Geneseo Republic - Geneseo, IL
  • Proposed State Street plans concern neighbors

  • A proposed $2.8 million project has some Geneseo residents concerned about the future aesthetics of their neighborhood.

    • email print
  • A proposed $2.8 million project has some Geneseo residents concerned about the future aesthetics of their neighborhood.
    In April of 2013, Geneseo officials plan to begin a complete reconstruction project of South?State Street.
    The project, which will encompass State Street portions south of Main Street/Route 6, will include new water mains, sanitary sewer mains and laterals and buried electricity and phone lines.
    New streets, sidewalks and driveway approaches also will be poured and new street lights will be installed.
    South State Street is one of the oldest sections in town and, in some places, the sewer lines are nearly a century old, said Geneseo’s public service superintendent Klint Rice.
    While residents who live along South?State Street say they’re in favor of replacing the street’s utilities, they’re opposed to the fact that trees will be removed for the project.
    “State Street is one of the most beautiful parts of town. What they want to do is just too drastic,” said resident LuAnn Lavine.
    The project will require major excavation of the area. For instance, water lines must be buried below the frost line, said Rice.
    The reconstruction will require all trees along the boulevard, and those located between the sidewalk and the street, to be removed.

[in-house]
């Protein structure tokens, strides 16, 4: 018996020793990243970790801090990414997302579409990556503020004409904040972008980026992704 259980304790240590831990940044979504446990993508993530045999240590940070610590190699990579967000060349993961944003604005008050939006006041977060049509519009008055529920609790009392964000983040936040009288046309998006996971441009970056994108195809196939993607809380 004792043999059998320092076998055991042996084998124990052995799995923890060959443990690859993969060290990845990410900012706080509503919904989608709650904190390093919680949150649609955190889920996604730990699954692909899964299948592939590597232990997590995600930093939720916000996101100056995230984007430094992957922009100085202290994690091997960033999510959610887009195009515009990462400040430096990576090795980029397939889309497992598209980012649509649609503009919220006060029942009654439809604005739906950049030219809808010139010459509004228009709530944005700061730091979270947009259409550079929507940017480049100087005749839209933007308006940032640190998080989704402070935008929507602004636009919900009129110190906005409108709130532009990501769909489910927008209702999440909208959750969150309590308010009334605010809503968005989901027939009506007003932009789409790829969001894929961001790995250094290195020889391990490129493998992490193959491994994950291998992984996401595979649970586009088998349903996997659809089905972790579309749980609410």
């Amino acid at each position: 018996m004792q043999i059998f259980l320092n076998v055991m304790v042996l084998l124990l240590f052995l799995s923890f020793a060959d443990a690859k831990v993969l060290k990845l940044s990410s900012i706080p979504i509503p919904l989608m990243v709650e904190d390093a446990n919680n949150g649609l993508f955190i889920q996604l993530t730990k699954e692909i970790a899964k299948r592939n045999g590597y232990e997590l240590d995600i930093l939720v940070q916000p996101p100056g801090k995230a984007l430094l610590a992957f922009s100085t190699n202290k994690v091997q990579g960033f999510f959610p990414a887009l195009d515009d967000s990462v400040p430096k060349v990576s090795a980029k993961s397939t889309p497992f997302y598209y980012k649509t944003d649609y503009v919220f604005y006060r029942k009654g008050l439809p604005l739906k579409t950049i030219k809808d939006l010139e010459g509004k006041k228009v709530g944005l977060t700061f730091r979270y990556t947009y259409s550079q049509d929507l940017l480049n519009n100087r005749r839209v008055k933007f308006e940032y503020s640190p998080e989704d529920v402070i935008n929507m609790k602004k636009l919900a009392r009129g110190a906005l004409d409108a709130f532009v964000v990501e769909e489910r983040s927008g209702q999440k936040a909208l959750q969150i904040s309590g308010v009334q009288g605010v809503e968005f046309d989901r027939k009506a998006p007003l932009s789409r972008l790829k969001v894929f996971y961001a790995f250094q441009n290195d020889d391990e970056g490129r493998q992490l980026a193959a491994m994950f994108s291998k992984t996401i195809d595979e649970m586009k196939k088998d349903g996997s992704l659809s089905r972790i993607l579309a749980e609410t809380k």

“Even if we could work around the trees — and that’s not something we can do — they’d all be dead in five or 10 years anyway because the work would be devastating to the root zone,” explained Rice. “We’d have to plant trees as they die, which would lead to a hodgepodge.”
    Instead, the city’s plan calls for the removal of all trees along the boulevard for the duration of the project. Once complete, the city will plant new trees along South State Street.
    “We’re talking about planting larger trees — trees that are four or five inches in diameter. The area would be beautiful in five or six years,” he said.
    But some residents disagree. “I think what they’re planning to do will wreck a nice city street,” said Dr. John?Loucks who lives on South State Street.
    “Those of us who live on South?State Street live in older homes. It’s never easy when you have an older home. It takes work to preserve what you have, and the easiest way to do something isn’t always the best. The city has to realize it’s the same way with older streets,” said Lavine.
    “I know the trees are the biggest issue on that street, but when the trees are put back in, they will be nicely spaced and symmetrical. It will be a beautiful boulevard,” said Rice.
    Reconstruction plans for the area also call for a widening of the street, with extra land taken from the boulevard in the center of the street and the street’s edges.
    Page 2 of 3 - “We realize this is a very sensitive topic. We want to make improvements on the street, and part of the improvement is the widening,” said Rice.